Faced with a wave of starving workers’ strikes and peasant uprisings, the government directed its wrath against the very groups whose alleged, if more than questionable, backing had served as an argument for the Bolsheviks´ political legitimacy. In two months of terror, between 10,000 and 15,000 summary executions took place, marking “a radical break with the practices of the Tsarist regime.” In almost 100 years, between 1825 and 1917, the imperial courts issued 6,321 politics-related death sentences, not all of which were carried out.30 As we have seen, before the revolution, the terrorists came to be responsible for exactly as many casualties among state officials in a single decade, invalidating a claim that “violence, alas, was reciprocal.”31

Alienation and anxiety, so prominent in the clandestine milieu, seem to have been even more pronounced when the extremists usurped power in Russia. Escalating brutality of the extremist clique that came to exercise tenuous control over the enormous country bore a concomitant–and mounting–dread of criminals before imminent retribution. Few, if any among the Bolshevik leadership believed that their regime would outlast the two-month revolutionary experience of the Paris Commune; yet, all were determined to hold on to power at any cost—for as long as possible, until they would surely be overthrown and again forced into a position of haunted runaways.32 Psychologically, they had not changed from the underground days when, perceiving themselves as the persecuted, liable for annihilation, the radicals propelled onto the enemy their fear and belligerence. In fact, as their “power increased, so did the Bolshevik sense of danger,” perception of a looming catastrophe, and urgency to harm. “We have never made a secret of the fact that our revolution is only the beginning, that its victorious end will only come when we have lit up the whole world with these same flames,” said Trotsky, anticipating the millennial cataclysm–from Hungary to India. Having declared ruthless war on the international bourgeoisie, Lenin avowed that the wounded “wild beast” is bursting with “fierce hate . . . and ready to throw itself at Soviet Russia any minute to strangle it.”33 And if in the 1905 era the extremists did not shun from victimizing people they were allegedly liberating; as government, they did so with redoubled intensity.

Psychologist Karen Horney described the tendency to dominate “disguised in humanistic forms,” as well as the quest for power as a protection. It is “born out of anxiety” associated with feelings of inferiority, weakness, and helplessness–glaring among the extremists. It has an additional benefit “as a channel through which repressed hostility can be discharged”34 Finally, it “strengthens group identity, since the hated other can be collectively shared and collectively destroyed.” The group then “comes to see itself as exclusive, possessing a boundary the hated other may never pass or threaten . . . the border separates the pure from the impure . . . the polluted from the good,” the saints from the villains.35 The dualistic, black-and-while formula that all goodness is within, and all badness is outside inevitably had to translate into violence, in accordance with Lenin’s challenge: “each man must choose between joining our side or the other side”36 Like other variants of totalism, Bolshevism presumed the impossibility of a “third path” or neutrality:37 “One who does not sing along with us today is against us,” first official Soviet poet Vladimir Maiakovskii, eulogized Lenin’s reprisals.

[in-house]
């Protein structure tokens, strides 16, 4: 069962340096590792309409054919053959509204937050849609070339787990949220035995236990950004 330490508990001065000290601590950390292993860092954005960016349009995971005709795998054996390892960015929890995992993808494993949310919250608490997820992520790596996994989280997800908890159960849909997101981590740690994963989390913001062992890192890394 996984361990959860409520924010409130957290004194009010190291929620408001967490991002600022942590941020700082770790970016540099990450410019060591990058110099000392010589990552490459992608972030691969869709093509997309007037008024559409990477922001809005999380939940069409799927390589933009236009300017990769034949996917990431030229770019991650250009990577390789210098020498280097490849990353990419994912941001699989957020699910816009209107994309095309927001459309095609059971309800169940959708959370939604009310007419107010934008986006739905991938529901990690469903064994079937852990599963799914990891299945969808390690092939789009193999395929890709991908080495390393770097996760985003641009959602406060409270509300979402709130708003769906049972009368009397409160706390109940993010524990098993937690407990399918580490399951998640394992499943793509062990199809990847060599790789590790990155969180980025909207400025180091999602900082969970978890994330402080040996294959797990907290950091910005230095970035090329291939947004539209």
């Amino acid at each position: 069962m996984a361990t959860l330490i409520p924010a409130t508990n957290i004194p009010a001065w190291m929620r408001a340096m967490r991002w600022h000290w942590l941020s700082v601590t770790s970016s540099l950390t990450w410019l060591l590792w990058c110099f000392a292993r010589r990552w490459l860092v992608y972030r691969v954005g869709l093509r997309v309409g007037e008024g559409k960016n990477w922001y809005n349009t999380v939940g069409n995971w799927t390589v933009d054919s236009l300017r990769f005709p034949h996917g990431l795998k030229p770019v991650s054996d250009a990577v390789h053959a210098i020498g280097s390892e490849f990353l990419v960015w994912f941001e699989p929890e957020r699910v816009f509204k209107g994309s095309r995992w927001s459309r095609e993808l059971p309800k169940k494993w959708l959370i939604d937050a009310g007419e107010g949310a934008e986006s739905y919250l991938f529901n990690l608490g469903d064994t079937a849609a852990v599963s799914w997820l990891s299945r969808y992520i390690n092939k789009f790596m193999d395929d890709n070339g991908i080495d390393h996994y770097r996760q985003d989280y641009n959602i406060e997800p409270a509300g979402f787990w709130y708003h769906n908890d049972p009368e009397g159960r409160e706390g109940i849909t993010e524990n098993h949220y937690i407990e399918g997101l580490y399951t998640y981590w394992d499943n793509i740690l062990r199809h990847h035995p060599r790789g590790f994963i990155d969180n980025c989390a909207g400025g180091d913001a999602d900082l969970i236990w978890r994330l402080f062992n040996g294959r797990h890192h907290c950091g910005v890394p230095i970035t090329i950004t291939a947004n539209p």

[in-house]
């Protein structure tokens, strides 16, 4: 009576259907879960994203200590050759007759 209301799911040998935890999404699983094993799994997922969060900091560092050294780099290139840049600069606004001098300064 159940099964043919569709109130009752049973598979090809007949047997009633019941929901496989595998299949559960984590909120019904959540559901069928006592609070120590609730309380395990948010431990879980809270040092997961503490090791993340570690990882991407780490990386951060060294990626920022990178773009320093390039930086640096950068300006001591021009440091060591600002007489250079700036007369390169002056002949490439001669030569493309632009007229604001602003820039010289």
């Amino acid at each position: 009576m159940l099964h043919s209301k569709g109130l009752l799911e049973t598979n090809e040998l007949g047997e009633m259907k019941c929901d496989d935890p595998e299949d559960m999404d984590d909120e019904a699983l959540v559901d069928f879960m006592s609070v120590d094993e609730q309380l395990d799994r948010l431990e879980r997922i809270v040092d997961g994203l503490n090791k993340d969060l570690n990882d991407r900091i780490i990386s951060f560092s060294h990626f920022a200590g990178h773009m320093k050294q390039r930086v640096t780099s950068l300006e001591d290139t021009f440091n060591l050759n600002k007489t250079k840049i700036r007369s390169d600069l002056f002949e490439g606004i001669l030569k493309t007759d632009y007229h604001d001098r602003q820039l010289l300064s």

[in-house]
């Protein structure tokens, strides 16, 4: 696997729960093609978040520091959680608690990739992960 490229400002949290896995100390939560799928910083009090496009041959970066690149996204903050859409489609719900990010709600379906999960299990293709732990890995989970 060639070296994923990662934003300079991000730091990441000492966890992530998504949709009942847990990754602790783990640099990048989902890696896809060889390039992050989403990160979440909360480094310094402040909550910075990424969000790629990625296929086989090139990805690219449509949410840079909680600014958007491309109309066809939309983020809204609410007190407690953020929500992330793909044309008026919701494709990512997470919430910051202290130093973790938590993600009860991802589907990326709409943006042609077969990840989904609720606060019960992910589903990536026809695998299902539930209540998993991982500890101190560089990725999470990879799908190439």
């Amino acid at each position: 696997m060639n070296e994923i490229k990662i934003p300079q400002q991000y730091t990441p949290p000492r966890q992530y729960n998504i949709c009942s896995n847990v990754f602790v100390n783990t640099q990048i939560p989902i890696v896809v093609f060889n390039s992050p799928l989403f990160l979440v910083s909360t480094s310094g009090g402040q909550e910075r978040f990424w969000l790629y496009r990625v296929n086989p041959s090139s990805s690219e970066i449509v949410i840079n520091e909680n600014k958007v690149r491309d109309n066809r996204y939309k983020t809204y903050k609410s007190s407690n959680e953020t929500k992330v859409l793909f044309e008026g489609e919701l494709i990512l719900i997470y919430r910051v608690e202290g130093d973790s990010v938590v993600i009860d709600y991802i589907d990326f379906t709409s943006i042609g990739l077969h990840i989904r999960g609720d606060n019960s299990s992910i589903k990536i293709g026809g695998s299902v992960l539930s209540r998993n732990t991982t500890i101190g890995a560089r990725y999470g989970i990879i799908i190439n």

Repressions against other political parties began as early as 28 November 1917 with the ban of the Kadets. Still supporting a parliamentary democracy, and still not realizing that the dream was over, they were the first among the liberal public intellectuals to pay for their collaboration with the extremists, who now declared them enemies of the people. From then on, Kadet publications were closed and supporters arrested. Lenin’s excuse—which he offered to simulate at least a minimal legitimacy—was that the Constitutional Democrats were not socialists.

In June 1918 the Bolshevik barred the SRs and the Mensheviks from the political process for alleged counterrevolutionary activities, and by late summer Lenin was already applying terror against former socialist comrades, many of whom were apprehended and incarcerated. Of course they were not counterrevolutionaries, Lenin frankly admitted to Swiss socialist Fritz Platten, “But that’s exactly why they are dangerous–just because they are honest revolutionists.”38 Long before the Soviets legalized the on-going practice in their Penal Code, persecution extended from renowned figures of the socialist opposition to members of their families, including children. The youngest daughter of Chernov, leader of the now-outlawed SRs, was eleven years old when she spent weeks of semi-starvation in an icy cell of the infamous Lubianka prison.39

In the first months after the Bolshevik takeover, Lenin had no choice but to put aside his dream of a single-party regime and grudgingly acknowledged the necessity to allot fractional authority to radical dissenters from the PSR–Left Socialists-Revolutionaries (Left SRs). The Bolsheviks invited them to join the coalition government, in which the Left SR received four Commissar positions. They also held high posts within the Soviet repressive organs, including the Cheka, where a Left SR representative served as its deputy director. In their effort to eradicate “counterrevolution,” the Left SR were no less extreme than their comrades, the Bolsheviks.